From the moment that American Secretary of State John Kerry announced the renewal of talks between Israelis and Palestinians on July 19, very few believed that an agreement would be signed at the end of the nine months. The optimists reckoned that while it was possible to end the conflict, the time allotted to it was too short. The prime minister’s representatives and associates fed this optimism when they explained that Prime Minister Benjamin Netanyahu understood that he would be forced to make painful decisions in exchange for peace with the Palestinians. The pessimists reckoned that the time factor was the smaller hurdle in the obstacle course traversed by the negotiating teams. But neither the optimists nor the pessimists anticipated that after only three months of talks, every spark of hope would disappear and the only issue on the table would be who was at fault.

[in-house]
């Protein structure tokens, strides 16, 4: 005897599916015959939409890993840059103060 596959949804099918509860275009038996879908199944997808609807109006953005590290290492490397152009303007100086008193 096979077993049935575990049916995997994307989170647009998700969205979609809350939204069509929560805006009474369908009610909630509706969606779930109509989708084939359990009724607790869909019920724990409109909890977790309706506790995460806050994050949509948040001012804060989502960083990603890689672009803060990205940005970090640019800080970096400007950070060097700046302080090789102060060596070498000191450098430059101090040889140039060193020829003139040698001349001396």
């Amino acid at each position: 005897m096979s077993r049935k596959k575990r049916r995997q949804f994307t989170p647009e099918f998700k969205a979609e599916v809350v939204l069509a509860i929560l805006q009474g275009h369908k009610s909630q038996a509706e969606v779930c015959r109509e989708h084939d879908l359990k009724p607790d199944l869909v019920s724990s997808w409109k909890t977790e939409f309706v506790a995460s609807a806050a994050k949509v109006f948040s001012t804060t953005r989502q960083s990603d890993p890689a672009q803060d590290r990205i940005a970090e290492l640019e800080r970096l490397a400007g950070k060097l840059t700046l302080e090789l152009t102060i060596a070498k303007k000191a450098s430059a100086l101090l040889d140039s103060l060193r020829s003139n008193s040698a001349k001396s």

The Palestinian negotiating team resigned, but Palestinian Authority Chairman Mahmoud Abbas (Abu Mazen) was delaying his acceptance of the resignation in an attempt to persuade Palestinian chief negotiator Saeb Erekat and Mohammed Shtayyeh to change their minds. The chairman of the authority did not want the Americans to claim that the Palestinians were the ones to torpedo the talks. In other words, the economic aid that John Kerry promised to the authority was the only thing that prevented Abu Mazen from announcing the failure of the negotiations.